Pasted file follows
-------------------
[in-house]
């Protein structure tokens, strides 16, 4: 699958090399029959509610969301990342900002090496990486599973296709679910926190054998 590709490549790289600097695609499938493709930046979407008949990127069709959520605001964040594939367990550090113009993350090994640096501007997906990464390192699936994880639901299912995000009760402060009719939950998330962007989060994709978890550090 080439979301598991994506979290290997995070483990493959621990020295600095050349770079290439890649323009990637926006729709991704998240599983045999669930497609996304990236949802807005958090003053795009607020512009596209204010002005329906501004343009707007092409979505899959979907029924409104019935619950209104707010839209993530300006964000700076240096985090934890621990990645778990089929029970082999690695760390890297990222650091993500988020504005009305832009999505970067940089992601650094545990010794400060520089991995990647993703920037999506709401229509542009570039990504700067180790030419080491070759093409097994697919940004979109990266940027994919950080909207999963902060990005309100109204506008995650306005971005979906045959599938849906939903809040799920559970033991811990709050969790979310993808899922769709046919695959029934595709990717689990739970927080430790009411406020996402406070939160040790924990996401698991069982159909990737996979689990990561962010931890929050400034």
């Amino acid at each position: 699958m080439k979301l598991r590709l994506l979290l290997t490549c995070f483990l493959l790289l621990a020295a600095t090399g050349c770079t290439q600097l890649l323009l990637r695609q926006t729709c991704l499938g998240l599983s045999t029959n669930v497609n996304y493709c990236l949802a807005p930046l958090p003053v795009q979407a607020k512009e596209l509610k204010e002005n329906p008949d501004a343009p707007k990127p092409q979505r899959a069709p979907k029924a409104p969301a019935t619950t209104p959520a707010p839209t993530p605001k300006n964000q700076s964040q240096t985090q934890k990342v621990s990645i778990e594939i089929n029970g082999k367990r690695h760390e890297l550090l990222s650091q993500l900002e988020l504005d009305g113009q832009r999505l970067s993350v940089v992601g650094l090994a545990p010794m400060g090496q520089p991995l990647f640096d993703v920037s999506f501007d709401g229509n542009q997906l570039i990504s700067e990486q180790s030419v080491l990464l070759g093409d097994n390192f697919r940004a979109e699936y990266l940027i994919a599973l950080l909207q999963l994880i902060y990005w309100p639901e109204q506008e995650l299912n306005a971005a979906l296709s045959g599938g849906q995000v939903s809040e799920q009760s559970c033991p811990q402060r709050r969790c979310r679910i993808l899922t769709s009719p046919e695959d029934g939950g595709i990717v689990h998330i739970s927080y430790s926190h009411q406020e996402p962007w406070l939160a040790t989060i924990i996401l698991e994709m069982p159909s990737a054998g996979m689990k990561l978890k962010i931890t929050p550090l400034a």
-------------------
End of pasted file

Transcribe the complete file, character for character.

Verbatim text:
[in-house]
């Protein structure tokens, strides 16, 4: 699958090399029959509610969301990342900002090496990486599973296709679910926190054998 590709490549790289600097695609499938493709930046979407008949990127069709959520605001964040594939367990550090113009993350090994640096501007997906990464390192699936994880639901299912995000009760402060009719939950998330962007989060994709978890550090 080439979301598991994506979290290997995070483990493959621990020295600095050349770079290439890649323009990637926006729709991704998240599983045999669930497609996304990236949802807005958090003053795009607020512009596209204010002005329906501004343009707007092409979505899959979907029924409104019935619950209104707010839209993530300006964000700076240096985090934890621990990645778990089929029970082999690695760390890297990222650091993500988020504005009305832009999505970067940089992601650094545990010794400060520089991995990647993703920037999506709401229509542009570039990504700067180790030419080491070759093409097994697919940004979109990266940027994919950080909207999963902060990005309100109204506008995650306005971005979906045959599938849906939903809040799920559970033991811990709050969790979310993808899922769709046919695959029934595709990717689990739970927080430790009411406020996402406070939160040790924990996401698991069982159909990737996979689990990561962010931890929050400034």
């Amino acid at each position: 699958m080439k979301l598991r590709l994506l979290l290997t490549c995070f483990l493959l790289l621990a020295a600095t090399g050349c770079t290439q600097l890649l323009l990637r695609q926006t729709c991704l499938g998240l599983s045999t029959n669930v497609n996304y493709c990236l949802a807005p930046l958090p003053v795009q979407a607020k512009e596209l509610k204010e002005n329906p008949d501004a343009p707007k990127p092409q979505r899959a069709p979907k029924a409104p969301a019935t619950t209104p959520a707010p839209t993530p605001k300006n964000q700076s964040q240096t985090q934890k990342v621990s990645i778990e594939i089929n029970g082999k367990r690695h760390e890297l550090l990222s650091q993500l900002e988020l504005d009305g113009q832009r999505l970067s993350v940089v992601g650094l090994a545990p010794m400060g090496q520089p991995l990647f640096d993703v920037s999506f501007d709401g229509n542009q997906l570039i990504s700067e990486q180790s030419v080491l990464l070759g093409d097994n390192f697919r940004a979109e699936y990266l940027i994919a599973l950080l909207q999963l994880i902060y990005w309100p639901e109204q506008e995650l299912n306005a971005a979906l296709s045959g599938g849906q995000v939903s809040e799920q009760s559970c033991p811990q402060r709050r969790c979310r679910i993808l899922t769709s009719p046919e695959d029934g939950g595709i990717v689990h998330i739970s927080y430790s926190h009411q406020e996402p962007w406070l939160a040790t989060i924990i996401l698991e994709m069982p159909s990737a054998g996979m689990k990561l978890k962010i931890t929050p550090l400034a």